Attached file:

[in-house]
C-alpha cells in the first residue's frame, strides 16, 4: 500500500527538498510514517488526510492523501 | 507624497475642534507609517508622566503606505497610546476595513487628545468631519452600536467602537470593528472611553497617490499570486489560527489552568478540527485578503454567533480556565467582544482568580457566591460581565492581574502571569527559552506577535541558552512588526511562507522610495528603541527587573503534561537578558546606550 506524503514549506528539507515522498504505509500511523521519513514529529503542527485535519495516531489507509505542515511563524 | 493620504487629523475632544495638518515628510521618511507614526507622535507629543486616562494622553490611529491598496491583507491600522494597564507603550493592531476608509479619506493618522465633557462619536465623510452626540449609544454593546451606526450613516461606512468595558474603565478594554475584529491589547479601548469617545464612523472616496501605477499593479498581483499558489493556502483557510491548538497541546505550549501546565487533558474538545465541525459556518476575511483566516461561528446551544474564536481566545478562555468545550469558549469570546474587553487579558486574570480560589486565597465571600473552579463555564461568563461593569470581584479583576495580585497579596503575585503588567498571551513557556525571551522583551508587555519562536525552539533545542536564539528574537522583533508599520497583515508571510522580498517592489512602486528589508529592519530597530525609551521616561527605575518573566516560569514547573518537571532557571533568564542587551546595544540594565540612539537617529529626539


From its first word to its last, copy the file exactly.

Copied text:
[in-house]
C-alpha cells in the first residue's frame, strides 16, 4: 500500500527538498510514517488526510492523501 | 507624497475642534507609517508622566503606505497610546476595513487628545468631519452600536467602537470593528472611553497617490499570486489560527489552568478540527485578503454567533480556565467582544482568580457566591460581565492581574502571569527559552506577535541558552512588526511562507522610495528603541527587573503534561537578558546606550 506524503514549506528539507515522498504505509500511523521519513514529529503542527485535519495516531489507509505542515511563524 | 493620504487629523475632544495638518515628510521618511507614526507622535507629543486616562494622553490611529491598496491583507491600522494597564507603550493592531476608509479619506493618522465633557462619536465623510452626540449609544454593546451606526450613516461606512468595558474603565478594554475584529491589547479601548469617545464612523472616496501605477499593479498581483499558489493556502483557510491548538497541546505550549501546565487533558474538545465541525459556518476575511483566516461561528446551544474564536481566545478562555468545550469558549469570546474587553487579558486574570480560589486565597465571600473552579463555564461568563461593569470581584479583576495580585497579596503575585503588567498571551513557556525571551522583551508587555519562536525552539533545542536564539528574537522583533508599520497583515508571510522580498517592489512602486528589508529592519530597530525609551521616561527605575518573566516560569514547573518537571532557571533568564542587551546595544540594565540612539537617529529626539